Tag Archives: Society for Simulation in Healthcare

Part Two: How to Get Soul if Your lab doesn’t have it

Note: I spent nine years as a critical care manager coaching staff for peak performance during crisis situations, and I know a thing or two about psychomotor skills performance under pressure (which we’ll get to in a future blog). If your educational practice does not incorporate elements of sports psychology, you are missing the boat. We want our team to win and our players to love the sport.

Yesterday the blog entry here was titled “Does your Simulation Program have “Soul?” http://wp.me/p1Kwij-nF and it was a teaser. I just laid out  the problem but didn’t offer the solutions. In the education business this is called “creating the need to know”  – It’s like catching mice. When the mice are hungry enough, even the worst cheese is alluring and irresistible.

Um, maybe not the best metaphor. My professional colleagues are not laboratory specimens running a maze. The point being, I know I am not the best writer – let’s focus on the aromatic cheese (me) , not the mouse (you) per se. Words sometimes fail me but I still try to speak my truth.

And – it was a joke.

Floor Plan and square footage

So the first set of solutions to developing a heart and soul for your sim program/lab is in the physical layout. If you look back at yesterday’s blog I was pointing out things that could have been mitigated with better design and more space. Now, space is a problem when a sim lab and/or skills lab is retrofitted into a previously existing space. But – there does need to be adequate waiting area and closet space.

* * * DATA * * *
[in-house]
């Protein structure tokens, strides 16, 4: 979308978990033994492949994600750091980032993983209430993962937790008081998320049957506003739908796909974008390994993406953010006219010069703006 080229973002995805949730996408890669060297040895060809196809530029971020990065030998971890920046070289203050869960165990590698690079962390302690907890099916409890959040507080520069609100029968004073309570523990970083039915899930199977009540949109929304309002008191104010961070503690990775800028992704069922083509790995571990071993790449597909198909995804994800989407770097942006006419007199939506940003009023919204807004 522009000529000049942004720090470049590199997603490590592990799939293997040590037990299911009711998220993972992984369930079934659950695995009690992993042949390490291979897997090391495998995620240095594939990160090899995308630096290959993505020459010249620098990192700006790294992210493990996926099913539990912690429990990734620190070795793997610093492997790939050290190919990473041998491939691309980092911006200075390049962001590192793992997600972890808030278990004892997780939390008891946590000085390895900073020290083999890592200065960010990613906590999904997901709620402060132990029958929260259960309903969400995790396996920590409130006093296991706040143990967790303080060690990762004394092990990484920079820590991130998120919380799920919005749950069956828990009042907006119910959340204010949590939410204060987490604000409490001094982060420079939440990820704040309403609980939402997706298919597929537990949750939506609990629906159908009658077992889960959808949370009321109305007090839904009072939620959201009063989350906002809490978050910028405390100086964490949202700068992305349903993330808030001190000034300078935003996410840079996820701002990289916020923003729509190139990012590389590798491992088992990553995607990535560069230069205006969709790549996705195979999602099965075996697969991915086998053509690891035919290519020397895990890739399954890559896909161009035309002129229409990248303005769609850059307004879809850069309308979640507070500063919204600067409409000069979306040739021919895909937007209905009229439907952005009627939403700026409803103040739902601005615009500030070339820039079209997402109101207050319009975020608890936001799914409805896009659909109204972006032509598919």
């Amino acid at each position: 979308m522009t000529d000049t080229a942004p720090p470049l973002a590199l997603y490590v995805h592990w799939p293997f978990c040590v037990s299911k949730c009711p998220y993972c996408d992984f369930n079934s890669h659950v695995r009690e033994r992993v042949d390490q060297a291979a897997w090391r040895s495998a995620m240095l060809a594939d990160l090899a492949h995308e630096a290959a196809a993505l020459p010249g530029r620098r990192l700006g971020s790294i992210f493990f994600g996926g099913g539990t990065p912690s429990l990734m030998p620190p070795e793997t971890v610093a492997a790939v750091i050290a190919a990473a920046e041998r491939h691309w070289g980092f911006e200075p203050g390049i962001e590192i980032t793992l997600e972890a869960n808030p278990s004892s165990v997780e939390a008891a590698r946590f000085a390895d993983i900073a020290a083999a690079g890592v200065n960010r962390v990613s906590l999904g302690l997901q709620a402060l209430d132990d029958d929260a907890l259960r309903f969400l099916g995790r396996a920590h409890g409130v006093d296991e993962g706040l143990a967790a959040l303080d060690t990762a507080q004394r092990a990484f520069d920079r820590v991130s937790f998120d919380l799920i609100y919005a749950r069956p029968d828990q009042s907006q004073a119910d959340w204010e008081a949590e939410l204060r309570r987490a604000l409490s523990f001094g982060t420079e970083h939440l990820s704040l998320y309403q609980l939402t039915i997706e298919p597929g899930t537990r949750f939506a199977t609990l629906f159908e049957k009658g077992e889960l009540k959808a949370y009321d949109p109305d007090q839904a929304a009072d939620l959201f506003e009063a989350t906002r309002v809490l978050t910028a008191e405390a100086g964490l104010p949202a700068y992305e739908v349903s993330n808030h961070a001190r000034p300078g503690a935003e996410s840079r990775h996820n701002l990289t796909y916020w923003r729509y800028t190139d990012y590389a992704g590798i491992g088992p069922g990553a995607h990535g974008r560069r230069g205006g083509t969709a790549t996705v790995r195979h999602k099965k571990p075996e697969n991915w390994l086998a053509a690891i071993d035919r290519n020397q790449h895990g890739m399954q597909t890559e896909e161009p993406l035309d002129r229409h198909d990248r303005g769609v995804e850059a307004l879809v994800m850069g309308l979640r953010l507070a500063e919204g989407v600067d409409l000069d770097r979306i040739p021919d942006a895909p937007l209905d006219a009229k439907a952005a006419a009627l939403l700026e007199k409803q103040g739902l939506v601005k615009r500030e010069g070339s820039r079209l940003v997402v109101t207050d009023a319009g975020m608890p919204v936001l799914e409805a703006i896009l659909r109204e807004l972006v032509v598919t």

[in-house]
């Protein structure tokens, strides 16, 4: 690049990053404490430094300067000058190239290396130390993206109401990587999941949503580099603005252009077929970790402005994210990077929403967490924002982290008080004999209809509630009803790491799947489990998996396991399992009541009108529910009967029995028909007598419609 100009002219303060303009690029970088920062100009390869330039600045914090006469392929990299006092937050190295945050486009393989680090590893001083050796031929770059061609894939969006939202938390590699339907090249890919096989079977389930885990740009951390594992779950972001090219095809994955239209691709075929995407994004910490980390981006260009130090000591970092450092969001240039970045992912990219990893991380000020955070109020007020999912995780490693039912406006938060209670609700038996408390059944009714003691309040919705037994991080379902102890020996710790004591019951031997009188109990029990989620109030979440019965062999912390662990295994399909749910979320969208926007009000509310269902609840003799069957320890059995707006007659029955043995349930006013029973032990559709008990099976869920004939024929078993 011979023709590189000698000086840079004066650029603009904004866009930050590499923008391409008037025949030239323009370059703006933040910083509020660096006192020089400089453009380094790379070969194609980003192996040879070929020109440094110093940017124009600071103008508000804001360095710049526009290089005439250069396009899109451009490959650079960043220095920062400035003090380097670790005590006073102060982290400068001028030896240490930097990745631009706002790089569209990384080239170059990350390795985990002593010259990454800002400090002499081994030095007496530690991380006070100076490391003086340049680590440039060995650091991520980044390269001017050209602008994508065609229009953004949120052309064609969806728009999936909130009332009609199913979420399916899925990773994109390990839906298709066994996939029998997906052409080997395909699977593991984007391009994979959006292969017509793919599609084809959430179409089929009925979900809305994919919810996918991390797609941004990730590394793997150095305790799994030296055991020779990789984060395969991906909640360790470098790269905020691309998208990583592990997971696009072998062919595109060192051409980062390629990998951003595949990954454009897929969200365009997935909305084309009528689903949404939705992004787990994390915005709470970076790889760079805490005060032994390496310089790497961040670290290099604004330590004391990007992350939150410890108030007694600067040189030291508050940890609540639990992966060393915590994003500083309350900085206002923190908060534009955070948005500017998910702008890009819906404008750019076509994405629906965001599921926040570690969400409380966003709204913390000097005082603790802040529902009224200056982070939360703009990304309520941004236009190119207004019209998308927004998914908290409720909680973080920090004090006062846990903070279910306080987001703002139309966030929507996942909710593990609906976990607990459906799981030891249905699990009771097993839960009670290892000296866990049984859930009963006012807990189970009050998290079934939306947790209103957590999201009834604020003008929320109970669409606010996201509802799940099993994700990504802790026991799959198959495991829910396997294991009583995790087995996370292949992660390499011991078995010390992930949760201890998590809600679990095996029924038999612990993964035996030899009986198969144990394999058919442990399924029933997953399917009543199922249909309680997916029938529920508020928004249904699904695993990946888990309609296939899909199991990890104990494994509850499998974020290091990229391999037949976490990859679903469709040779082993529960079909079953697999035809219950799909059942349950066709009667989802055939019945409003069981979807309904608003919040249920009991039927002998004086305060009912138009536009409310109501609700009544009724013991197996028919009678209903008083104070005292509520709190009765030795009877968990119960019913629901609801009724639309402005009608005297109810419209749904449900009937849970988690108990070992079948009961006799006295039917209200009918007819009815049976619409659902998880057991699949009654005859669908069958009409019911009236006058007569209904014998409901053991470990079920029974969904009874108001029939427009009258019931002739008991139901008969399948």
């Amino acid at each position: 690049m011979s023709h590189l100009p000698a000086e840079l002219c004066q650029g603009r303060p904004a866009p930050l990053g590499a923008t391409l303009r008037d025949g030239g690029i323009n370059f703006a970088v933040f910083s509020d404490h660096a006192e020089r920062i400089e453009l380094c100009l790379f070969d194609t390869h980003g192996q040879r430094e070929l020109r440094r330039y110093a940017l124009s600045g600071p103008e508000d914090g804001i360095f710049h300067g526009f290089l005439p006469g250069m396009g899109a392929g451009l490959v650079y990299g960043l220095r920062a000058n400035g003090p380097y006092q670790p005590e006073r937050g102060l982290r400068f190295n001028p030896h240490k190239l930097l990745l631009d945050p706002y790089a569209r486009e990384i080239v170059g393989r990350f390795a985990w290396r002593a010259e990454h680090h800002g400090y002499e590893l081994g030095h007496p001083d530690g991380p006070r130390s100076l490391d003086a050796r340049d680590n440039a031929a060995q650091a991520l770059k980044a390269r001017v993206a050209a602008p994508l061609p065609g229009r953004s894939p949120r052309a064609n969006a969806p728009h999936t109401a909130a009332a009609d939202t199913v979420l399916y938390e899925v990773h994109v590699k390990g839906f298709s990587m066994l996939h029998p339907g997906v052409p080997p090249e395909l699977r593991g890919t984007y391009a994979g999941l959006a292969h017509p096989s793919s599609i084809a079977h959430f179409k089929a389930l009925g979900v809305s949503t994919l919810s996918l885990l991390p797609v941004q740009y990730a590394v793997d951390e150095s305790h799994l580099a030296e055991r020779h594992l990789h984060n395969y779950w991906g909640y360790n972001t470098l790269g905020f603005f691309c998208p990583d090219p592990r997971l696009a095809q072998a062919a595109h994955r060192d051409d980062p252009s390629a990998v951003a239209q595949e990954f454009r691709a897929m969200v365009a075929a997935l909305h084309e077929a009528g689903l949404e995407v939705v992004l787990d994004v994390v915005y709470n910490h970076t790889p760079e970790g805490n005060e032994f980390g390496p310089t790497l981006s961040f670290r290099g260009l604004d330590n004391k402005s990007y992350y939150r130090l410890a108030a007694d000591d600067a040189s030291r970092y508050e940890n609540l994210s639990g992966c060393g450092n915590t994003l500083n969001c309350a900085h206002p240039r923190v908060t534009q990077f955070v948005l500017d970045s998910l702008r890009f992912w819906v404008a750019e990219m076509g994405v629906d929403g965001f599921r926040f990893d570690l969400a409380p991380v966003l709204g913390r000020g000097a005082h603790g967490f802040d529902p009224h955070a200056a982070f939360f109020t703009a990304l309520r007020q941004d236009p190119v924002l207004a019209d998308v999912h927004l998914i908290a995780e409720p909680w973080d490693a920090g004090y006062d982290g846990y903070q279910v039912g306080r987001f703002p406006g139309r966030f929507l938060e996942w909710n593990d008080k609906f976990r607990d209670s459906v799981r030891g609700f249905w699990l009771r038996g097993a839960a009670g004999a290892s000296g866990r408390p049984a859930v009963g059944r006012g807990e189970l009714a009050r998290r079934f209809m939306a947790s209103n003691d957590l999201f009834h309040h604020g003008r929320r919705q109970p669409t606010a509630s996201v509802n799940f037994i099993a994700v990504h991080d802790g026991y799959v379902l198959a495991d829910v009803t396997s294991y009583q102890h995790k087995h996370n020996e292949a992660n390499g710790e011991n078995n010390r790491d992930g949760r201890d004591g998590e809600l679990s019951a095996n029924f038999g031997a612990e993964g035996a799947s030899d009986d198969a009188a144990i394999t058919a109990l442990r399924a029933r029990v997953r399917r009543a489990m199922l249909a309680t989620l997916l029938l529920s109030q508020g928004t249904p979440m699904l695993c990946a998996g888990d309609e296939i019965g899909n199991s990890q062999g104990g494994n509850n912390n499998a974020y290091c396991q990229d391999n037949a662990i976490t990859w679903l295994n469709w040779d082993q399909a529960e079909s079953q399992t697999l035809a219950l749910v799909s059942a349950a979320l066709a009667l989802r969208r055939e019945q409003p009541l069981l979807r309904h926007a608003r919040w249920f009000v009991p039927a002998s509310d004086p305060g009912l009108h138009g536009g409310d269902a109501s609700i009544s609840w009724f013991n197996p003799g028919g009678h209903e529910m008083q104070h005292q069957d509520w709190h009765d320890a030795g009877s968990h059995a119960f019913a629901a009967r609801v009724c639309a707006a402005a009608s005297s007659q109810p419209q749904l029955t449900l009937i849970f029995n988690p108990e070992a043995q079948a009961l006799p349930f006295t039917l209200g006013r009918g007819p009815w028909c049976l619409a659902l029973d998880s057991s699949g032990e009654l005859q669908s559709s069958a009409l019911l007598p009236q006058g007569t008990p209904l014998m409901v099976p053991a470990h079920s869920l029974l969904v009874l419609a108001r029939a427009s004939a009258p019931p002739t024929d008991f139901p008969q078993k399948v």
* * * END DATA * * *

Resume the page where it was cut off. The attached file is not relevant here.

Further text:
I’m told there is a specialized architectural firm that houses a specific team to design these “state-of-the-art” labs everybody is trying to have.

Think of the actual sim room, or even the actual skills lab, as if it were a ride at Disneyworld, or perhaps a room in an O.R. suite. There needs to be a place for the next batch to wait, and a room at the exit doors for the previous batch to exit. The room gets turned over for the next batch. The ideal is to have a de-briefing room right next to the actual sim room; but if you need quick turnover it’s actually better for each group to exit the area when their scenario is completed.

tip: If you are in a cold climate, expect that the students will wear a winter jacket, they will need to hang it up, along with boots and book backpacks.

If the lab is so tightly scheduled that groups of students need to wait outside and then flood  in as soon as the class time begins, you need to think about the waiting area. tip: Give them chairs. Designate a staging area nearby. You may think this is obvious, but it’s not. given a choice between students sitting on the floor versus a cluttered hallway, I’d be happy with clutter.

“A well organized desk is a sign of a cluttered mind”

I have now seen a number of labs where they simply didn’t design enough closet and storage space, or it’s not efficiently done. You can’t wait to set up a lab event by beginning at the start of class time.

The logistical chain goes like this:

The students arrive > the equipment is there and the disposables are too > the class happens > the process is repeated for the next “performance” with a new audience. Maybe the same equipment and disposables, maybe a different performance altogether.  Dos it sound too basic? may be for you it will, but maybe a new faculty never really thought about it before.